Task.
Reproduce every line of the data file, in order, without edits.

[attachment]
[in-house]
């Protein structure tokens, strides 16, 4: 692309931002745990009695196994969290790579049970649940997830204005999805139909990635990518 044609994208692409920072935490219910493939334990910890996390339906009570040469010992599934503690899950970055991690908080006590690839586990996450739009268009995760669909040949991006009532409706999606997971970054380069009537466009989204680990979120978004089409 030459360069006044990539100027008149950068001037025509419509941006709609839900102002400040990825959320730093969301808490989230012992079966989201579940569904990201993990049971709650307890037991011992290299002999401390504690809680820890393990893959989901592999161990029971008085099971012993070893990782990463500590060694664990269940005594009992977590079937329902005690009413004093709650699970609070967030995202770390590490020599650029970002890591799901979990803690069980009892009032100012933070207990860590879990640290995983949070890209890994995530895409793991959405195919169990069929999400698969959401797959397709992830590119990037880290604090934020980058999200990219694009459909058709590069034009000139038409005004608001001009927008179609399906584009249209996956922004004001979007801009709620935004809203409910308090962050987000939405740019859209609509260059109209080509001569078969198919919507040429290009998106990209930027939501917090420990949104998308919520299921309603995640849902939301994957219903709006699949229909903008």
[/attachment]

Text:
[in-house]
């Protein structure tokens, strides 16, 4: 692309931002745990009695196994969290790579049970649940997830204005999805139909990635990518 044609994208692409920072935490219910493939334990910890996390339906009570040469010992599934503690899950970055991690908080006590690839586990996450739009268009995760669909040949991006009532409706999606997971970054380069009537466009989204680990979120978004089409 030459360069006044990539100027008149950068001037025509419509941006709609839900102002400040990825959320730093969301808490989230012992079966989201579940569904990201993990049971709650307890037991011992290299002999401390504690809680820890393990893959989901592999161990029971008085099971012993070893990782990463500590060694664990269940005594009992977590079937329902005690009413004093709650699970609070967030995202770390590490020599650029970002890591799901979990803690069980009892009032100012933070207990860590879990640290995983949070890209890994995530895409793991959405195919169990069929999400698969959401797959397709992830590119990037880290604090934020980058999200990219694009459909058709590069034009000139038409005004608001001009927008179609399906584009249209996956922004004001979007801009709620935004809203409910308090962050987000939405740019859209609509260059109209080509001569078969198919919507040429290009998106990209930027939501917090420990949104998308919520299921309603995640849902939301994957219903709006699949229909903008």